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I have a rather unique situation. I just bought a boat and am now living aboard full time. Back in my apartment, I had a WRT54G wireless router that I plugged into my cable modem, such that it provided Internet access via both wired and wireless.

I want the same setup on my boat, except the Internet connection is going to come from the marina's Wi-Fi network. I'd like to keep my own wireless network rather than just pointing my wireless devices at the marina's Wi-Fi for two reasons: 1) as I sail around, different marinas will has different wireless network names/passwords and I don't want to have to update all my devices, and 2) I want to be able to transfer files between my desktop and laptop while at sea, where there is no Internet access.

I would also, if possible, like to avoid buying any new hardware. Can I accomplish what I want using only my WRT54G rounter, perhaps by flashing it with DD-WRT? I have a 2 MB memory model, so I can't use the full-capability DD-WRT. If it can't be done with only this device, do you know of a simple access point that I could buy which I could plug into the WRT54G's WAN port and have it behave just like it was plugged into the cable modem back in my apartment? This hypothetical access point would need to be easily configurable to bridge to various Wi-Fi networks. If this access point had features such as removable/remote antenna (for mounting up on the mast) and extra long range, those would be plusses.

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I've done exactly what you're trying to do with the Airlink101 AP431W wireless access point and bridge. They're discontinued by Airlink but still available through Amazon and, I imagine, eBay. Airlink has a new product that I haven't used myself called the AP671W Wireless N 300 Multi-Function Access Point with 5-Port Switch. I suspect it'll do exactly what you want and appears to go for about $50.

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  • it looks like this is the approach I'm going to have to take. I'll call the Airlink people on Monday and ask them if their device will do what I want. You didn't have to flash it or anything, right? – rmeador Sep 10 '10 at 21:26
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DD-WRT now has support for "Multiple Virtual WLANs" on some chipsets. While I haven't ever used it for a situation specifically like this, it's possible that you could connect to the existing WLAN from the marina, then create a separate WLAN for your devices.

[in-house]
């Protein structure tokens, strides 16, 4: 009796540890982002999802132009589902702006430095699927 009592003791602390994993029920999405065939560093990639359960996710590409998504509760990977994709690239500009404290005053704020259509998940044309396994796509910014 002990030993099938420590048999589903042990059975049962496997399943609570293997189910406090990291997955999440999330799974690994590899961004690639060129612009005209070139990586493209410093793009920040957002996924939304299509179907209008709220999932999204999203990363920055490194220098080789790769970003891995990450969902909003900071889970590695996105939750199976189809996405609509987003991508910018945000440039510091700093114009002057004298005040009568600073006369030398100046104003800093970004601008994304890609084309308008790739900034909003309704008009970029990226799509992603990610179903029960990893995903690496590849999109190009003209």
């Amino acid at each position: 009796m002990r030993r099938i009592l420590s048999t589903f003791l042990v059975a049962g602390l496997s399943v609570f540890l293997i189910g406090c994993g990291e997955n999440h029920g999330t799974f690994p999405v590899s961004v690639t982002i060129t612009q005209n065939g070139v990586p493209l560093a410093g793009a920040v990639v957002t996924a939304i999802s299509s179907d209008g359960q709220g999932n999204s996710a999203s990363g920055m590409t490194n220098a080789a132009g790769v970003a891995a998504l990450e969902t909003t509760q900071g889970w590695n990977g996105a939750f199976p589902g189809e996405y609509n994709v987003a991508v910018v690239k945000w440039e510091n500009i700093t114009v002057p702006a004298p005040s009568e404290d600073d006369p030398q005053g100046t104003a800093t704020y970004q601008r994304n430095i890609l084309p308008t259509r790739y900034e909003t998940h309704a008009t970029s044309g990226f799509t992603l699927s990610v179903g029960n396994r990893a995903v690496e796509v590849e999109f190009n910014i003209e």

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  • that does look promising, but the documentation doesn't explicitly say that it will do what I want. There may be some weird restrictions on the virtual WLANs not being able to be used that way, who knows. I'd need to buy a new router anyways to get enough memory to install the full version of DD-WRT, so if I'm buying new hardware I'd rather get a device that does it out of the box, like the one BillP3rd mentioned. – rmeador Sep 10 '10 at 21:27
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AFAIK that will not work.

You just have one wireless interface, which will be connected to the marina's Wi-Fi. It can't create another Wi-Fi network while being connected to another network. You'll need a device with two wireless network interfaces.

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I did end up doing this, but a few years after I posted this question. For anyone else who finds this and wants to do the same thing, I purchased a MicroTek hAP AC Lite router, which is sort of "prosumer" level. It can join and form multiple networks out of the box, on both 2.4GHz and 5GHz, though it requires a bit of configuring. As I recall, out of the box, all the interfaces are joined in a bridge. You have to remove the interface that is acting as the client to the other wifi network from this bridge so that you can create a DHCP client on it.

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